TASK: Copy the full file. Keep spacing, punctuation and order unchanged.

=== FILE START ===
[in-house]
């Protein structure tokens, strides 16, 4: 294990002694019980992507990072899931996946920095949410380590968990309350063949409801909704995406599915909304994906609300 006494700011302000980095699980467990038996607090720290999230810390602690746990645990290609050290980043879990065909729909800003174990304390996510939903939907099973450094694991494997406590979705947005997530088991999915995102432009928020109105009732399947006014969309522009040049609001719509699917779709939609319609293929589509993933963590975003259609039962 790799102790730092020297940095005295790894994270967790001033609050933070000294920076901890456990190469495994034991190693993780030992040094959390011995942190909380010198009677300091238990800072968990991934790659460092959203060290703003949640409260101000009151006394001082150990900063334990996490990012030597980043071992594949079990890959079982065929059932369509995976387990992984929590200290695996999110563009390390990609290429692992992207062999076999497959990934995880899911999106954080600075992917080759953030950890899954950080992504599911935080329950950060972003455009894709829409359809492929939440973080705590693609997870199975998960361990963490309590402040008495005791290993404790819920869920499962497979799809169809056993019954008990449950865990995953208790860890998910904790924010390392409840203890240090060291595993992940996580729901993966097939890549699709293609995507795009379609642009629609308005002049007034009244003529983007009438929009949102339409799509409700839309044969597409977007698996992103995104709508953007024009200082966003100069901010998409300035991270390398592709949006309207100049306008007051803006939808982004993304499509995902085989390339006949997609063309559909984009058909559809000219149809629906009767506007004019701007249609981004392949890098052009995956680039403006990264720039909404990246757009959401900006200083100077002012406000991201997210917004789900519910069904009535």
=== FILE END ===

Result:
[in-house]
């Protein structure tokens, strides 16, 4: 294990002694019980992507990072899931996946920095949410380590968990309350063949409801909704995406599915909304994906609300 006494700011302000980095699980467990038996607090720290999230810390602690746990645990290609050290980043879990065909729909800003174990304390996510939903939907099973450094694991494997406590979705947005997530088991999915995102432009928020109105009732399947006014969309522009040049609001719509699917779709939609319609293929589509993933963590975003259609039962 790799102790730092020297940095005295790894994270967790001033609050933070000294920076901890456990190469495994034991190693993780030992040094959390011995942190909380010198009677300091238990800072968990991934790659460092959203060290703003949640409260101000009151006394001082150990900063334990996490990012030597980043071992594949079990890959079982065929059932369509995976387990992984929590200290695996999110563009390390990609290429692992992207062999076999497959990934995880899911999106954080600075992917080759953030950890899954950080992504599911935080329950950060972003455009894709829409359809492929939440973080705590693609997870199975998960361990963490309590402040008495005791290993404790819920869920499962497979799809169809056993019954008990449950865990995953208790860890998910904790924010390392409840203890240090060291595993992940996580729901993966097939890549699709293609995507795009379609642009629609308005002049007034009244003529983007009438929009949102339409799509409700839309044969597409977007698996992103995104709508953007024009200082966003100069901010998409300035991270390398592709949006309207100049306008007051803006939808982004993304499509995902085989390339006949997609063309559909984009058909559809000219149809629906009767506007004019701007249609981004392949890098052009995956680039403006990264720039909404990246757009959401900006200083100077002012406000991201997210917004789900519910069904009535």